Learning Behavior in Sow Bugs
Sow bugs make interesting scientific subjects. This common creature, Porcellio laevia, lives in moist places almost everywhere. The adult is about 1 cm long. The body consists of seven free segments, each of which bears a pair of legs. Sow bugs, like other organisms, must develop learned behavior to survive. Important types of learned behavior include finding food and water, finding shelter, and avoiding dangerous conditions of temperature or toxins—to name a few.
Sow bugs must conserve bodily water or they dry out and die. Because of this, they avoid light. You can teach sow bugs to run through a maze to avoid light.
- 450-g coffee can with plastic lid
- leaf mold
- sow bugs
- notebook and pencil
- a test tube for each sow bug
- peat moss
- paper towels
- cotton balls
- pen and masking tape (for labeling test tubes)
- metric ruler
- household epoxy or cement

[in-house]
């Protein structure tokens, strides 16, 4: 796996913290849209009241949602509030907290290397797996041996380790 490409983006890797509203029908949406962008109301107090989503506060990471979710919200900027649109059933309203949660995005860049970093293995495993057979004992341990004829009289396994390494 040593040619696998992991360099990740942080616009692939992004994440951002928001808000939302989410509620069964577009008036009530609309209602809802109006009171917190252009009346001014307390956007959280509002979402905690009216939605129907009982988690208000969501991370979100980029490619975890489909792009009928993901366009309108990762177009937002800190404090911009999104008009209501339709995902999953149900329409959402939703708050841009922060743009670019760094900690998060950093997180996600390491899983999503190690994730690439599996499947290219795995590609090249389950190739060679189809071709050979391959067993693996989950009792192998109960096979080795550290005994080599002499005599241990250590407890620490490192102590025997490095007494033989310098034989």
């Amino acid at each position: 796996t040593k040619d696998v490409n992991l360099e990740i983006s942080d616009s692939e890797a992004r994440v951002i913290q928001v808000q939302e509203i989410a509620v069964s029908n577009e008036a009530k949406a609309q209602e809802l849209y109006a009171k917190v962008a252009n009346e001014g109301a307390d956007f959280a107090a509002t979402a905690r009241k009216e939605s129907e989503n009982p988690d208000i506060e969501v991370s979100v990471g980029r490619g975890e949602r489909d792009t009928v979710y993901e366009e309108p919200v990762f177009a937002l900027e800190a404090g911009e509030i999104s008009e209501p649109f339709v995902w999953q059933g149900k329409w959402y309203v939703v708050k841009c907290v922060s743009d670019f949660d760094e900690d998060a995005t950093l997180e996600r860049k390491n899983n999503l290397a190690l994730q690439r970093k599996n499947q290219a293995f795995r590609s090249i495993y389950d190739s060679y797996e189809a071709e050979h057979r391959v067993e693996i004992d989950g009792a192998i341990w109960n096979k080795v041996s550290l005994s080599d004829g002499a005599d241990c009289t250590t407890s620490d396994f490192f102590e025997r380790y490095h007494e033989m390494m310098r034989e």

- clear plastic storage box with lid about 8 cm wide by 11 cm long by 1.5 cm deep
- utility knife (requires adult help)
- 2 wood blocks, each 5 by 1 by 1 cm
- 100-watt light
To Prepare the Setup
- Before collecting sow bugs, you should construct a culture chamber. Fill a 450-g coffee can halfway with a mixture consisting of one part sand by volume to two parts leaf mold. On this surface, place a peeled raw potato and a damp sponge of about the same size. (Replace the potato and moisten the sponge every 2 or 3 days.) Close the container with a perforated cover which you can make by using a pushpin to punch numerous holes in the plastic lid.
- Find some sow bugs. They can be found under rocks and logs. The insects may be scarce in winter and when the weather is hot and dry. In cities, they tend to hide together in the damp cellars of apartment buildings under wooden boxes or old newspapers. How do you identify sow bugs? It's easy, once you understand how they got their nickname "pill bugs." Touch one, and it curls up into a little ball to protect itself.
- Put your sow bugs in the culture chamber.